The genus of the hostas is made up of a large number of attractive ornamental foliage perennials that are no longer just planted in the shade garden.
Not all places in the garden are spoiled by the sun. In contrast to many other plants, the hosta feels very comfortable in the shade.
It’s therefore ideal for greening shady or damp locations in the garden. So which side of house is ideal for planting Hostas?
It’s best to plant Hostas on the north side of the house or under a shady canopy of large hardy trees. Hostas can add accents on the shaded side of your privacy or border and also add beauty to your surrounding.
With its impressive foliage, it turns otherwise neglected parts of the garden into real gems.
If you want to successfully grow hostas, we have summarized everything you need to know about the popular ornamental leaf in this article.
Here you can find out where the hosta comes from, which varieties there are, what you should pay attention to when buying, how to plant and care for them and how you can propagate hostas yourself.
As a shade-loving perennial, The origin of the funkie lies in forests, on the edges of forests and on damp meadows. As a result, her requirements for the location are easy to fathom: She wants them to be planted in a shady to moderately partially shaded and optimally protected location.
In this article, we would discuss how to grow hostas in our home gardens, and consider the factors affecting the growth of this plant.
Hosta, also known as heart lilies, are among the most beautiful ornamental leaves , along with the purple bells.
Most of the 40 or so wild species come from Japan, some are also native to China and Korea. They belong to the asparagus family (Asparagaceae) and live mainly in cool, moist mountain forests on humus-rich, evenly moist soils.
In Japan, the perennials are highly valued because of their clear leaf shape with the almost graphical course of the veins and have been cultivated as ornamental plants for centuries.
In 2009 the Funkie was voted Perennial of the Year by the Association of German Perennial Gardeners.
There are enough reasons: The attractive, hardy perennial with its large, decorative leaves brings variety to any shade bed, but is just as suitable for the pot garden.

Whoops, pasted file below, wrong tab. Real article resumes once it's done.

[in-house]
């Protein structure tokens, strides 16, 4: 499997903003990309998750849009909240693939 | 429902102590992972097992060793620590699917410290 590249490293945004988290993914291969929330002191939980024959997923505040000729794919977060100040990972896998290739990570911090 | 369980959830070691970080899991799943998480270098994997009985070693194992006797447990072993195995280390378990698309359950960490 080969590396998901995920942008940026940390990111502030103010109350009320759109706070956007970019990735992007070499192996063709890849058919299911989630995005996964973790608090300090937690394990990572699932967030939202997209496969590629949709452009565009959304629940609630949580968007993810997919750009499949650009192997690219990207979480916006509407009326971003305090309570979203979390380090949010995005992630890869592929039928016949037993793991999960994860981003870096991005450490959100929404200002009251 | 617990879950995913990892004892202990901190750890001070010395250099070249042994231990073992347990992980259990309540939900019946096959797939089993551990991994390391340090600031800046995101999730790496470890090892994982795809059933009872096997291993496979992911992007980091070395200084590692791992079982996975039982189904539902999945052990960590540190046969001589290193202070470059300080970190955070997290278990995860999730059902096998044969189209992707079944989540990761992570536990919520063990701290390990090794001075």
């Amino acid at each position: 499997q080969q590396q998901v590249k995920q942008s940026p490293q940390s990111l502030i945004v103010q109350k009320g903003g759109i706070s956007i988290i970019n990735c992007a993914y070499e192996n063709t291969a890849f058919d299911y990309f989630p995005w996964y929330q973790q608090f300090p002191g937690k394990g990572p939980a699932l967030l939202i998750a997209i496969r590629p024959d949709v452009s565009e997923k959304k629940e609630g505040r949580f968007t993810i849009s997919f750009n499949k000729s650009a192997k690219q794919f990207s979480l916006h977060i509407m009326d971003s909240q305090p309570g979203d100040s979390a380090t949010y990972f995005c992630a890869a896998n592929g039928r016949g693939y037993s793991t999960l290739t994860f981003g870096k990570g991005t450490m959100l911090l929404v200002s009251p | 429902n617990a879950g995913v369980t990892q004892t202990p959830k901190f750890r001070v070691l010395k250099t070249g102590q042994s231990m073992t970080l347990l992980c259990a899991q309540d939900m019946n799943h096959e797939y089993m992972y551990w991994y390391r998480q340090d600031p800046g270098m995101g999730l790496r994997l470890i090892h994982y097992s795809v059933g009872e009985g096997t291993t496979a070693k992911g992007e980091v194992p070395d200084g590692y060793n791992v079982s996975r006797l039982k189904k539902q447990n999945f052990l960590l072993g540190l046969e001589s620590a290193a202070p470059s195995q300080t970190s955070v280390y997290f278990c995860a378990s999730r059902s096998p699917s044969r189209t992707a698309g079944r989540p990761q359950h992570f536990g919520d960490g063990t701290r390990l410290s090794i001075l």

It was also the wish of the organization to make the distinctive and at the same time easy-care perennial even better known with this campaign and thus to promote the diversity of plants in our home gardens.
Appearance and stature
Funkia are available in both miniature and XXL formats. Depending on the species and variety, the heart-shaped, spatulate or lanceolate leaves of the hostas are creamy white, yellow-green, steel blue or dark green, often multi-colored and with a decorative pattern. Some varieties have beautiful, golden yellow leaves in autumn.
Characteristic of the mid-green leaves of the white-bordered funkie (Hosta Sieboldii) is the narrow white border that gives it its name.
All hostas grow relatively slowly. They form thick, fleshy rhizomes and sometimes additional runners over which they spread in the bed. The mostly pendulous, white to lilac-colored bell-shaped blossoms sit in spikes like inflorescences on long, sparsely leafed to bare stems.
Location and soil
With their large leaves, the perennials have adapted to partially shaded to shady locations that should be cool and evenly humid.
The soil should be rich in humus, sandy to loamy and fresh to moderately moist. In general, most hostas feel more comfortable in partial shade and shade than in the blazing sun.
The darker and more delicate the leaves, the more shady the location should be. Conversely, this means: hostas with thick, firm leaves that are more light green or yellowish can withstand direct sunlight better. In terms of soil conditions, the different varieties are more similar.
Fresh, well-drained soils are ideal for hostas. If they are also rich in nutrients and humus and are not prone to waterlogging, your host will feel right at home in their new home.
In contrast to all other species of hosta, Hosta plantaginea can also stand a sunny and warm location – only then does this species bloom with lush white flowers that are strongly scented.
With its flowering period from August to September, it is also the latest hostage, all others bloom in June and July. These should only be placed in full sun when the soil is sufficiently moist. In very wind-exposed locations, the perennials are somewhat sensitive to late frost.